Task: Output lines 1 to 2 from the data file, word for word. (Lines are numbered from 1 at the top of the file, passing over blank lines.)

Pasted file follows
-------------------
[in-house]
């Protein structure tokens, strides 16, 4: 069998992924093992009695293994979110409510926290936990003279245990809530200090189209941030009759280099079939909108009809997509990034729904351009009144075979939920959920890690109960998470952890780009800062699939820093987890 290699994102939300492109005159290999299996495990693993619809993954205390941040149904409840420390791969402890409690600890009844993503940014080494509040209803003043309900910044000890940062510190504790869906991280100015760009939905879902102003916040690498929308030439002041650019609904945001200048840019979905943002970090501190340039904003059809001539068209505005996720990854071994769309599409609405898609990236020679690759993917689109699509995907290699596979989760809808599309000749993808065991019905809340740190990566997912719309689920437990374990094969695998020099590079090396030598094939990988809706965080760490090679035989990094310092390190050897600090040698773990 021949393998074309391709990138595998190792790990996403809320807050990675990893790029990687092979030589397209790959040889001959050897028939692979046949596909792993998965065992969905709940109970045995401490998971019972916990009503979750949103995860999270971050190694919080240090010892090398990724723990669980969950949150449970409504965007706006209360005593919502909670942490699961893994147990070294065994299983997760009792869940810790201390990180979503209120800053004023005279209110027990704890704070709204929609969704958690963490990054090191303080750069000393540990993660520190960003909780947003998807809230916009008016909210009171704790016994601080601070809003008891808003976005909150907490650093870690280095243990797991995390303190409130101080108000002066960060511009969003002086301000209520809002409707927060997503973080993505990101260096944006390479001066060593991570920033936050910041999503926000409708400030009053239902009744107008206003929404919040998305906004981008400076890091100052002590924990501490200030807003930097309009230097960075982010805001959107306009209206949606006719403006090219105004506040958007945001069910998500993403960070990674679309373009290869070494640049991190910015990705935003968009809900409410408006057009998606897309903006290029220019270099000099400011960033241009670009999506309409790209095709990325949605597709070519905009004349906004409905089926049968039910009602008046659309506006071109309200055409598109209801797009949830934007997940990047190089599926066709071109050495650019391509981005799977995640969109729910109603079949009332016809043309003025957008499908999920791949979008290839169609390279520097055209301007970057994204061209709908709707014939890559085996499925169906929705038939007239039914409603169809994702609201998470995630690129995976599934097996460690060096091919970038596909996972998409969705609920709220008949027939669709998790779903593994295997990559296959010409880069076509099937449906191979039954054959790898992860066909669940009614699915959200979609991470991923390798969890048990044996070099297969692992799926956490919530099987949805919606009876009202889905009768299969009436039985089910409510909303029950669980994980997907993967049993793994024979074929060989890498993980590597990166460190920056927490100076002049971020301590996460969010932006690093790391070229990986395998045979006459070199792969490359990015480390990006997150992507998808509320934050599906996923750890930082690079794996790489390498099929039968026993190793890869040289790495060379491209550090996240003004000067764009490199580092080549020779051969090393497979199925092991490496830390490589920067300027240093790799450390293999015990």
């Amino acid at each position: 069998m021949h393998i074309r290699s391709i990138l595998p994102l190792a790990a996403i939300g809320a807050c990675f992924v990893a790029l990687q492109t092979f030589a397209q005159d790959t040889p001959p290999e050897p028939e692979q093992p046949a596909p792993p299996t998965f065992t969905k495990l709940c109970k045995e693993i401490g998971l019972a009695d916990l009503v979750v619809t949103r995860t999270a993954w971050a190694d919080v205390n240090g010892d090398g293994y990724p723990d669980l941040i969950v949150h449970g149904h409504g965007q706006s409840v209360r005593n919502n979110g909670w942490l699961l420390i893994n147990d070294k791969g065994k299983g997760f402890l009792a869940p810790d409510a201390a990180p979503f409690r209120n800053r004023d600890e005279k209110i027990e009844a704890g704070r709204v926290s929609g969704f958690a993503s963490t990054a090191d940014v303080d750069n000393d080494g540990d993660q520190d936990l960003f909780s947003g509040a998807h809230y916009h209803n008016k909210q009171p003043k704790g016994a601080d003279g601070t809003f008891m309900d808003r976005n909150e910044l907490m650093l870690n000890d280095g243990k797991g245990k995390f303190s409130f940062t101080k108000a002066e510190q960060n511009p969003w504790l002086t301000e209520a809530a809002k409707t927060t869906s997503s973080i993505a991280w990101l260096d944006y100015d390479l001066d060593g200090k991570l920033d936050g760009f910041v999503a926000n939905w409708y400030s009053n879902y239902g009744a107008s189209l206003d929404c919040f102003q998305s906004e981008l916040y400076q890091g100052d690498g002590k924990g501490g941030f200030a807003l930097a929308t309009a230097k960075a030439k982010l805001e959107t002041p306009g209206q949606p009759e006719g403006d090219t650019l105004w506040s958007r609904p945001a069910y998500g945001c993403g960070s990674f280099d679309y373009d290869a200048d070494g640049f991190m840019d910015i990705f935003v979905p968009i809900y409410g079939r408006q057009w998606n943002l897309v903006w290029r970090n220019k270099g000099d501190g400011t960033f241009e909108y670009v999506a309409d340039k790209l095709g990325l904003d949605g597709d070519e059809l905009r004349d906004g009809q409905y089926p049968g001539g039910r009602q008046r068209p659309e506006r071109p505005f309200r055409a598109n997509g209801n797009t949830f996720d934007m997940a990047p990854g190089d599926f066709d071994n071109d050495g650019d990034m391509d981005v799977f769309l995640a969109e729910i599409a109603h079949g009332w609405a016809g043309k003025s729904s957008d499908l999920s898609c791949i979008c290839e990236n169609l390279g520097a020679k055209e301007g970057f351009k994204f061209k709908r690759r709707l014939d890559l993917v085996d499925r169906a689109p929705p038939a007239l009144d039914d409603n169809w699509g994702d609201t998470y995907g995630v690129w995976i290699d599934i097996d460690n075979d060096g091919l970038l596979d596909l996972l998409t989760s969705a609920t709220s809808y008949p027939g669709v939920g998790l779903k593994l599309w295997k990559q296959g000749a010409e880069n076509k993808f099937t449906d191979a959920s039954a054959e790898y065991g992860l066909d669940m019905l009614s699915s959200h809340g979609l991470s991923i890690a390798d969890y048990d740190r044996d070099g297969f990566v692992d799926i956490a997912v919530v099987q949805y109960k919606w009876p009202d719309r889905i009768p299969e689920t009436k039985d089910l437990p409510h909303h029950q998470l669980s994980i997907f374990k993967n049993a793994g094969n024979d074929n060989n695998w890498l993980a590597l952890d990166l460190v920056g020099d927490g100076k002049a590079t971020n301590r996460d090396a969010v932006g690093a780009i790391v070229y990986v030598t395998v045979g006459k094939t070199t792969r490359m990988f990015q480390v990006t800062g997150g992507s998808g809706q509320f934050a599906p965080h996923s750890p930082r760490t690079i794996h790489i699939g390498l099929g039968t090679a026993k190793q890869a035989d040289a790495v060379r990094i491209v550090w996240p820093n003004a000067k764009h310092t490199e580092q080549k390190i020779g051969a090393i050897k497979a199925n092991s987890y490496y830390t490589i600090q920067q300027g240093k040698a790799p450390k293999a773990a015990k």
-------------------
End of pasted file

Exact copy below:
[in-house]
């Protein structure tokens, strides 16, 4: 069998992924093992009695293994979110409510926290936990003279245990809530200090189209941030009759280099079939909108009809997509990034729904351009009144075979939920959920890690109960998470952890780009800062699939820093987890 290699994102939300492109005159290999299996495990693993619809993954205390941040149904409840420390791969402890409690600890009844993503940014080494509040209803003043309900910044000890940062510190504790869906991280100015760009939905879902102003916040690498929308030439002041650019609904945001200048840019979905943002970090501190340039904003059809001539068209505005996720990854071994769309599409609405898609990236020679690759993917689109699509995907290699596979989760809808599309000749993808065991019905809340740190990566997912719309689920437990374990094969695998020099590079090396030598094939990988809706965080760490090679035989990094310092390190050897600090040698773990 021949393998074309391709990138595998190792790990996403809320807050990675990893790029990687092979030589397209790959040889001959050897028939692979046949596909792993998965065992969905709940109970045995401490998971019972916990009503979750949103995860999270971050190694919080240090010892090398990724723990669980969950949150449970409504965007706006209360005593919502909670942490699961893994147990070294065994299983997760009792869940810790201390990180979503209120800053004023005279209110027990704890704070709204929609969704958690963490990054090191303080750069000393540990993660520190960003909780947003998807809230916009008016909210009171704790016994601080601070809003008891808003976005909150907490650093870690280095243990797991995390303190409130101080108000002066960060511009969003002086301000209520809002409707927060997503973080993505990101260096944006390479001066060593991570920033936050910041999503926000409708400030009053239902009744107008206003929404919040998305906004981008400076890091100052002590924990501490200030807003930097309009230097960075982010805001959107306009209206949606006719403006090219105004506040958007945001069910998500993403960070990674679309373009290869070494640049991190910015990705935003968009809900409410408006057009998606897309903006290029220019270099000099400011960033241009670009999506309409790209095709990325949605597709070519905009004349906004409905089926049968039910009602008046659309506006071109309200055409598109209801797009949830934007997940990047190089599926066709071109050495650019391509981005799977995640969109729910109603079949009332016809043309003025957008499908999920791949979008290839169609390279520097055209301007970057994204061209709908709707014939890559085996499925169906929705038939007239039914409603169809994702609201998470995630690129995976599934097996460690060096091919970038596909996972998409969705609920709220008949027939669709998790779903593994295997990559296959010409880069076509099937449906191979039954054959790898992860066909669940009614699915959200979609991470991923390798969890048990044996070099297969692992799926956490919530099987949805919606009876009202889905009768299969009436039985089910409510909303029950669980994980997907993967049993793994024979074929060989890498993980590597990166460190920056927490100076002049971020301590996460969010932006690093790391070229990986395998045979006459070199792969490359990015480390990006997150992507998808509320934050599906996923750890930082690079794996790489390498099929039968026993190793890869040289790495060379491209550090996240003004000067764009490199580092080549020779051969090393497979199925092991490496830390490589920067300027240093790799450390293999015990």